Kayla Harrison makes dream come true with second Olympic gold

RIO DE JANEIRO, BRAZIL - AUGUST 11: Kayla Harrison of the United States celebrates after defeating Audrey Tcheumeo of France during the women’s -78kg gold medal judo contest on Day 6 of the 2016 Rio Olympics at Carioca Arena 2 on August 11, 2016 in Rio de Janeiro, Brazil. (Photo by Julian Finney/Getty Images)
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RIO DE JANEIRO, BRAZIL - AUGUST 11: Kayla Harrison of the United States celebrates after defeating Audrey Tcheumeo of France during the women’s -78kg gold medal judo contest on Day 6 of the 2016 Rio Olympics at Carioca Arena 2 on August 11, 2016 in Rio de Janeiro, Brazil. (Photo by Julian Finney/Getty Images)

When 2012 gold medalist Kayla Harrison returned to the Olympics, she had two goals: bring home a second gold medal in judo and, in doing so, become the greatest American judoka in history.

In the final seconds Thursday of the 78-kilogram gold medal match, she did both.

The 26-year-old Middletown native beat Audrey Tcheuméo of France in 3:54 in her final appearance in the Olympic Games. Harrison came to Rio with the intention to retire, and she wanted to secure her legacy in the sport. She left the podium with two Olympic gold medals, five world and three Pan American championships and two World Masters titles.

“I can’t believe that this moment has happened,” Harrison said. “I’ve dreamt about it for a long time.”

KAYLA HARRISON WINS GOLD AGAIN

Her long and triumphant day of four matches began with a cool reception from spectators anticipating a gold-medal match with Myra Aguiar of Brazil. They booed the No. 1-seeded American judoka as she prepared to first meet Zhehui Zhang of China on Mat 1, a match that lasted 42 seconds. Harrison defeated Zhang in the elimination round of 16 by a 100-point ippon, the equivalent of a knockout in boxing.

The quarterfinals began just after noon. The match lasted a minute longer, the boos less resounding. But the result was the same.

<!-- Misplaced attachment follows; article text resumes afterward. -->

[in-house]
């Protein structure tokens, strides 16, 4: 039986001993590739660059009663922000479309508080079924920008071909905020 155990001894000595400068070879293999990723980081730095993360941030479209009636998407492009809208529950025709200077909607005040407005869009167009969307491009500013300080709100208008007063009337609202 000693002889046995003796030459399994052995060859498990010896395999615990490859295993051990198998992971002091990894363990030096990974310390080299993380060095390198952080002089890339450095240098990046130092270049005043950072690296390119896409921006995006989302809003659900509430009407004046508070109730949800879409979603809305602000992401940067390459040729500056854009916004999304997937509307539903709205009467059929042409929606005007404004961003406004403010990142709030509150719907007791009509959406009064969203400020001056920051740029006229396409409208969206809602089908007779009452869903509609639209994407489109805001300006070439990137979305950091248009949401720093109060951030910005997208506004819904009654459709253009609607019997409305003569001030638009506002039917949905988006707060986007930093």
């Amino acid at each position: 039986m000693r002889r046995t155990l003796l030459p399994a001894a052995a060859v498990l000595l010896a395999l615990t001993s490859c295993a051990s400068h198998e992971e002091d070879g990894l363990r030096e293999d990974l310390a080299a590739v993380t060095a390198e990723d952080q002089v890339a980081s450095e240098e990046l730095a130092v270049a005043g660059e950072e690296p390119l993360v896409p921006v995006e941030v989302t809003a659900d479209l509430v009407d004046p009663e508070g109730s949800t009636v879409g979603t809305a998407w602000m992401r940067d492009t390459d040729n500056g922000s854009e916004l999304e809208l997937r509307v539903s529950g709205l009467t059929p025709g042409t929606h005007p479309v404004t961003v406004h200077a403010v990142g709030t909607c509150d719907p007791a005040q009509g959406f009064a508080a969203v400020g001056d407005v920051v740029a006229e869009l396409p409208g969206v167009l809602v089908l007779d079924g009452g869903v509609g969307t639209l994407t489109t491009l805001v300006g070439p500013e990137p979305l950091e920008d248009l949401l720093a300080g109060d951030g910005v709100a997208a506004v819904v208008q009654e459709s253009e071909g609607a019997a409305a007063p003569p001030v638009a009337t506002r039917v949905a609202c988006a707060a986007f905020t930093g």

Harrison tussled with Hungary’s Abigél Joó during the early stages of the match, with the pair alternately forcing each other outside the box, before Harrison seized control and pinned Joó on her neck. After a 20-second hold-down, referee Osako Akinobu awarded Harrison the ippon, giving the reigning champ a 100-0 victory in 1:45.

Aguiar, whom Harrison defeated in the semifinals at the 2012 Olympics in London, lost in her semifinal, meaning an 18th meeting between the rivals wouldn’t happen in Rio.

Harrison breezed through her semifinal in 1:43 against Slovenia’s Anamari Velenšek.

In the final, her fourth match of the afternoon, Harrison and Tcheuméo were off, their hunger for the medal tangible in the fierceness of each lunge, kick and grab. Harrison continued to dodge Tcheuméo, never giving her the satisfaction of pinning her for more than a few seconds.

Their pace was relentless and with 27 seconds left in the match, neither of them had come close to giving in. The clock kept ticking. Then, with six seconds left and a 2-1 penalty advantage, Harrison won with an ippon, trapping Tcheuméo in an armlock and forcing her to tap out.

“There isn’t anybody who could break her,” said her mother, Jeannie Yazell.

HARRISON THROUGH THE YEARS

When Harrison looked up, she was beaming. She ran off the mat, jumping into the arms of her coach and two-time judo bronze medalist Jimmy Pedro. Harrison found her mother, who was holding an American flag. She hugged her brother, Jake. “It was spectacular,” Jeannie Yazell said.

Later, Harrison embraced her friend Marti Malloy in a tunnel.

“She was set on making this one more gold, and making her stamp on the sport forever,” said Malloy, who lost in the round of 16 in the 57-kilogram class.

She now plans to help to “change the world,” she said, by focusing on her Fearless Foundation. A survivor of sexual abuse, Harrison created the foundation to help young survivors of sexual abuse through education and sports.

“I want young boys and girls all over the world to feel fearless and to know that there is a light at the end of the tunnel,” she said.

“There is a shiny gold medal,” she added. “Maybe even two.”

Cat Cardenas and Jasmine Johnson are reporting from the Rio Olympics for the University of Texas at Austin School of Journalism.